Since all the experiments were performed in the sound-field, the device and the speaker calibration was accomplished before conducting the tests. The sound level meter (B&K model 2209) was used for calibrating the loudspeaker output. The tests were administered in an anechoic booth, o reduce the background noise and diffusion. The speaker was placed at a 45-degree angle, and 1 m away from the participants’ head, and at the level of the ears. A earplug was deeply inserted into the left ear, such that the close proximity of the loudspeaker to the right ear ensured the minimization of the non-test ear’s contribution to the test results for NH children.

Sound-field S-ABR measures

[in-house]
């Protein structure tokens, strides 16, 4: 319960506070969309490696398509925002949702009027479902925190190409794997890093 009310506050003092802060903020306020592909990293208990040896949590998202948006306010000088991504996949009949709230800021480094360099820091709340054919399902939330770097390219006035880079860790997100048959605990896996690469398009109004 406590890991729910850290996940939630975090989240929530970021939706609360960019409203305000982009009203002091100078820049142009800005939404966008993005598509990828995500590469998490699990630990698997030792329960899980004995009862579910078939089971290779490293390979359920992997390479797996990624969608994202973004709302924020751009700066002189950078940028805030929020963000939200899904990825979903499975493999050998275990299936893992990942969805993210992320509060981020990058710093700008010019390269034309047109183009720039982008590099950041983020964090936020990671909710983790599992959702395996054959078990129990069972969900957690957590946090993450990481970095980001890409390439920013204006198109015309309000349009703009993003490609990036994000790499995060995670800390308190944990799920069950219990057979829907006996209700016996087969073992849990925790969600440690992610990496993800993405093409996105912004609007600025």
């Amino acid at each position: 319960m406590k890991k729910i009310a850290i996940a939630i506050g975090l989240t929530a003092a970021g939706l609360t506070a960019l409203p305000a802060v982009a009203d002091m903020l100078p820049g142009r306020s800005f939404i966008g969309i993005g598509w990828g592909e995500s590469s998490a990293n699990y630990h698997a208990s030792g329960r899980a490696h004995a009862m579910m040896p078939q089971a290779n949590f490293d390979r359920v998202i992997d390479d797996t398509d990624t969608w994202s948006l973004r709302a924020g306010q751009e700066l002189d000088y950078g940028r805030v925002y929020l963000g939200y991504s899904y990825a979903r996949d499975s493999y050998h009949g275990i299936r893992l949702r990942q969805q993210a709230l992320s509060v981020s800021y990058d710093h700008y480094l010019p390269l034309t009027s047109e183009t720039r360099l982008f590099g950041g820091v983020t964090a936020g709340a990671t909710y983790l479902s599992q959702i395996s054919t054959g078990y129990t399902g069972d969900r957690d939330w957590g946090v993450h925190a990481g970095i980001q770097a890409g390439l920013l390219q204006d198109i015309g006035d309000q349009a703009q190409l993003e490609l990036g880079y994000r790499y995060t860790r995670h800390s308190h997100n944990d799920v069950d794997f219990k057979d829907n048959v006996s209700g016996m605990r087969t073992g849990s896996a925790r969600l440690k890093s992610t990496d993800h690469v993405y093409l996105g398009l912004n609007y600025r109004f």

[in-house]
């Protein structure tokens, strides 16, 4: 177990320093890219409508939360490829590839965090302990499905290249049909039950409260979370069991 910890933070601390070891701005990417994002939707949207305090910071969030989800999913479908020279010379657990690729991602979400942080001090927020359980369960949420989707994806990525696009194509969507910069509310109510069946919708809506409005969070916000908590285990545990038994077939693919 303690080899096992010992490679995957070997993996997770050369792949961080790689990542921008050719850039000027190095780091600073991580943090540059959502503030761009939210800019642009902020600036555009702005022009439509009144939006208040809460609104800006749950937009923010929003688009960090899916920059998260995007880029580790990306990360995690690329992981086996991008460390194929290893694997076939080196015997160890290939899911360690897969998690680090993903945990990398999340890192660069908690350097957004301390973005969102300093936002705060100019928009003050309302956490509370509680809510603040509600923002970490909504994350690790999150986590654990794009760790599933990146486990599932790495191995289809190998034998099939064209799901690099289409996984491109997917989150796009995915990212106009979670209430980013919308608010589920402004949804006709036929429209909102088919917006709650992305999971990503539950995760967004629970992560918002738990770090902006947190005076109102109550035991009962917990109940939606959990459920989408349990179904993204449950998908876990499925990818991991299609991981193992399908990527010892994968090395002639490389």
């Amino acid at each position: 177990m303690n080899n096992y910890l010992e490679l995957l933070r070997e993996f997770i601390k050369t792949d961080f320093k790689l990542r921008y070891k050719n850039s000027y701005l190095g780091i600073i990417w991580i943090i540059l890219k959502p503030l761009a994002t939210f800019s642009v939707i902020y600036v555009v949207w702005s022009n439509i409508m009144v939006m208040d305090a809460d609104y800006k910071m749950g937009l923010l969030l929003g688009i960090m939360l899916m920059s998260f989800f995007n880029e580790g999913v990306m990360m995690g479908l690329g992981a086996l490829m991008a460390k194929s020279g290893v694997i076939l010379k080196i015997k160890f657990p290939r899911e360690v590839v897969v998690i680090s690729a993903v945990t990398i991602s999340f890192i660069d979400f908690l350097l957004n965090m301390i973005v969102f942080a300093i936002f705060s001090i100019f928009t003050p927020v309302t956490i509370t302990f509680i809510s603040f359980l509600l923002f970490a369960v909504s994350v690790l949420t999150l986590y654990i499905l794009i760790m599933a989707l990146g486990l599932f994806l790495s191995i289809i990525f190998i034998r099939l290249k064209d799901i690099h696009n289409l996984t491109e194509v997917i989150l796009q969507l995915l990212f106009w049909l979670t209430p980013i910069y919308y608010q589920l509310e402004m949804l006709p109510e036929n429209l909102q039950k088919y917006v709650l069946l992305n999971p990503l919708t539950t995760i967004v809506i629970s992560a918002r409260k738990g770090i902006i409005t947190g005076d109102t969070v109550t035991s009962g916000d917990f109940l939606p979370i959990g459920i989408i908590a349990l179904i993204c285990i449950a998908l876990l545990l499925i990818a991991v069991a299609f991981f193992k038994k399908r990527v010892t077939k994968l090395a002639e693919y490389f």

The sound-field S-ABR test was performed for all participants. The responses were recorded by the use of a Biologic Navigator Pro (Natus Medical Inc., San Carlos, CA, USA). The participants were requested to quietly sit on a chair, with a screen in front, which displayed a soundless animated movie to keep them relaxed, and also to reduce their physical movements. We required some electrodes to be placed on the skull for recording the AEPs, and the generated potentials. The sites for placing the electrodes were cleansed with a skin cleanser gel to reduce the electrodes’ impedance. During the entire test duration, the impedance of the electrodes was maintained at <5 kΩ, and the inter-electrode difference was <3 kΩ. AgAgCl electrodes were used to achieve this goal. For each participant, stimuli were administered using a loudspeaker at 50 dB sensation level (SL), at the alternating polarity, at 9.1 per second rate. An epoch time of 85.33 ms was averaged with 15 ms pre-stimulus time, online filter setting with 100-2,000 Hz, and 4,000 sweeps with artifact-free responses. To control artifact from CI, the electrodes were placed on the participants’ head as follows: Vertex as non-inverting, earlobes contralateral as inverting or as a reference, and forehead (Fpz) as a ground electrode. The speech stimulus was a synthesized stop consonant /da/, with a 40 ms duration, which was passed through the BioMARK module (Natus Medical Inc., San Carlos, CA, USA) (Fig. 1). This stimulus had three parts: first, the initial noise burst; second, a formant transition between the consonants; and third, as steady-state vowel involving fundamental frequency (F0), with 103 to 125 Hz that increased linearly.